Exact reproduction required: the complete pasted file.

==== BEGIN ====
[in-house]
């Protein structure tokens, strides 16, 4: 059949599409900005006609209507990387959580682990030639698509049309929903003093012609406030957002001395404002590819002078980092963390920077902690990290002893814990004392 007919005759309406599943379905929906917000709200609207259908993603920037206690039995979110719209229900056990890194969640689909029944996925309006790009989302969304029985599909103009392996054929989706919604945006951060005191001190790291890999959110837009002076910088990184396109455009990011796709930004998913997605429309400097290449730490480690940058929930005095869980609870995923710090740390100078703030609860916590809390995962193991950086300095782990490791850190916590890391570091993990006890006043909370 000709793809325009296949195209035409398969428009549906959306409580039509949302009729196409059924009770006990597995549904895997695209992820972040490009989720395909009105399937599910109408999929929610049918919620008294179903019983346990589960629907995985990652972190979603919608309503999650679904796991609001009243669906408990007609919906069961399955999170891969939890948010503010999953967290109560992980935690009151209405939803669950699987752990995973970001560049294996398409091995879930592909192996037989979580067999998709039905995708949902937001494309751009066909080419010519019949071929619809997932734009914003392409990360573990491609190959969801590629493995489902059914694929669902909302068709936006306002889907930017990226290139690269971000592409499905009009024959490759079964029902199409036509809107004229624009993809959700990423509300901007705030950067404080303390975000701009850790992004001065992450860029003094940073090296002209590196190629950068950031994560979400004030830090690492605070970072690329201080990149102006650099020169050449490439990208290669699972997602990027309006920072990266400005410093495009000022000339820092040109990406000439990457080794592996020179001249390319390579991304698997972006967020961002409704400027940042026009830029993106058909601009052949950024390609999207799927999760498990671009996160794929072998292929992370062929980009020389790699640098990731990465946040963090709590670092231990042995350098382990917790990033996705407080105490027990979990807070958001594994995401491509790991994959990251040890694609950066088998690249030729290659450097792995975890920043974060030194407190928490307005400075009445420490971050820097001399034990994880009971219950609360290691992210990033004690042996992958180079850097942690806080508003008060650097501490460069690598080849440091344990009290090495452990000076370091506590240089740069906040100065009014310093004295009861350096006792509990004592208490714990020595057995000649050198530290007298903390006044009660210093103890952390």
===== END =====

[in-house]
């Protein structure tokens, strides 16, 4: 059949599409900005006609209507990387959580682990030639698509049309929903003093012609406030957002001395404002590819002078980092963390920077902690990290002893814990004392 007919005759309406599943379905929906917000709200609207259908993603920037206690039995979110719209229900056990890194969640689909029944996925309006790009989302969304029985599909103009392996054929989706919604945006951060005191001190790291890999959110837009002076910088990184396109455009990011796709930004998913997605429309400097290449730490480690940058929930005095869980609870995923710090740390100078703030609860916590809390995962193991950086300095782990490791850190916590890391570091993990006890006043909370 000709793809325009296949195209035409398969428009549906959306409580039509949302009729196409059924009770006990597995549904895997695209992820972040490009989720395909009105399937599910109408999929929610049918919620008294179903019983346990589960629907995985990652972190979603919608309503999650679904796991609001009243669906408990007609919906069961399955999170891969939890948010503010999953967290109560992980935690009151209405939803669950699987752990995973970001560049294996398409091995879930592909192996037989979580067999998709039905995708949902937001494309751009066909080419010519019949071929619809997932734009914003392409990360573990491609190959969801590629493995489902059914694929669902909302068709936006306002889907930017990226290139690269971000592409499905009009024959490759079964029902199409036509809107004229624009993809959700990423509300901007705030950067404080303390975000701009850790992004001065992450860029003094940073090296002209590196190629950068950031994560979400004030830090690492605070970072690329201080990149102006650099020169050449490439990208290669699972997602990027309006920072990266400005410093495009000022000339820092040109990406000439990457080794592996020179001249390319390579991304698997972006967020961002409704400027940042026009830029993106058909601009052949950024390609999207799927999760498990671009996160794929072998292929992370062929980009020389790699640098990731990465946040963090709590670092231990042995350098382990917790990033996705407080105490027990979990807070958001594994995401491509790991994959990251040890694609950066088998690249030729290659450097792995975890920043974060030194407190928490307005400075009445420490971050820097001399034990994880009971219950609360290691992210990033004690042996992958180079850097942690806080508003008060650097501490460069690598080849440091344990009290090495452990000076370091506590240089740069906040100065009014310093004295009861350096006792509990004592208490714990020595057995000649050198530290007298903390006044009660210093103890952390």